A puzzled Carlos Sainz was at a loss to explain his crash in qualifying in Hungary but suspected that a gusty tailwind had likely unsettled his car at the final corner and sent him into the barriers.
The Ferrari driver had displayed a strong pace on the soft tyre as the front-runners set about making the Q3 cut on Pirelli’s medium compound.
Sainz’s teammate Charles Leclerc had just clocked in second when the Spaniard was coming to the end of his own flyer. But as he entered the Hungaroring’s final Turn 14 corner, the Ferrari slid off course and thumped the barriers.
With his SF21 still running, Sainz attempted to exit the run-off area but a broken front wing lodged under his car halted his maneuver and brought out the red flag.
“I was honestly completely puzzled about it, because I didn’t understand what I did wrong or did differently,” he told Sky F1 after the session.
“If anything I went into the last corner slower than in the previous lap, my Q1 run one lap, because I felt like the tyre and the wind were a bit more different.
“So I went in slower than in the previous lap, and somehow I still lost the car. So I went with the engineers to have a good check, and we found out that instead of having a 10kph headwind I had a 35kph gust, and this probably made me lose the rear.”
Feeling there was a good result on the table ahead of his mishap, a frustrated Sainz was apologetic to his team for his mistake.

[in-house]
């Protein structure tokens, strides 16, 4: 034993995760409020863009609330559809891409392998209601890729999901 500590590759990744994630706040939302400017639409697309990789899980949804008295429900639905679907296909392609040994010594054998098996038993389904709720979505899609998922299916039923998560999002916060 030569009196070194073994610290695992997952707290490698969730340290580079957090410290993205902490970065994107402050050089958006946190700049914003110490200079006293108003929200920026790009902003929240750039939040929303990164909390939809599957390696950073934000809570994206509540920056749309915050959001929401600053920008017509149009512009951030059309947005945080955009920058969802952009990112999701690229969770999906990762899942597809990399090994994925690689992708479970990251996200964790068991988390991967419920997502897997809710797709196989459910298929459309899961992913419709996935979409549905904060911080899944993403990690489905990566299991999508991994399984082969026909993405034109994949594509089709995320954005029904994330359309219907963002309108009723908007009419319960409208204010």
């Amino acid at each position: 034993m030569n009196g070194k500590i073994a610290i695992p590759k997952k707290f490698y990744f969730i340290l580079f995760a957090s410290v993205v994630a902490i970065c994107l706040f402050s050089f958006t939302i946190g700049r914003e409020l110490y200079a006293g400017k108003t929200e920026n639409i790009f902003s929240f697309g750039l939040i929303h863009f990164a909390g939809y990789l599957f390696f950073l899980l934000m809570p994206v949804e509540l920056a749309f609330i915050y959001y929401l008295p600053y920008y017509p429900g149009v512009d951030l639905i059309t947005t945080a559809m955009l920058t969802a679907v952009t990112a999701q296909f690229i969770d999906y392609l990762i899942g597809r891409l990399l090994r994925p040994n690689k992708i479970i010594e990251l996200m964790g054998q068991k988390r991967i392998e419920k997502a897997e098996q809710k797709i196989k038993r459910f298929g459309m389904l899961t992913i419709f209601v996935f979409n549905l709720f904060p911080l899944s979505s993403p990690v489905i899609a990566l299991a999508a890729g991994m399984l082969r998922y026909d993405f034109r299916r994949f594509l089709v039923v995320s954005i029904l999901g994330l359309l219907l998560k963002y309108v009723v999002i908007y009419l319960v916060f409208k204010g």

“I’m not used to doing these sort of mistakes so it hurts quite a lot to do them,” he said. “I apologise to the team and I’m not going to use the wind as an excuse, just take it on the chin.
“I think it is part of the learning process. Unfortunately, it is the worst track to have this sort of issue.”
Read also: Ferrari breaks curfew to change Sainz’s power unit
Indeed, on a track where overtaking opportunities are few and far in between, the Ferrari driver will have his work cut out for him at the outset when he launches his race from the lower ranks of the grid.
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“Tomorrow will be a challenging day and tonight I will study with the team what we can do to recover as much ground as possible,” he said.
“It’s unfortunate because Q1 run one was so strong, and it was one of my strongest laps as a Ferrari driver.
“Then to have this problem here it hurts.”
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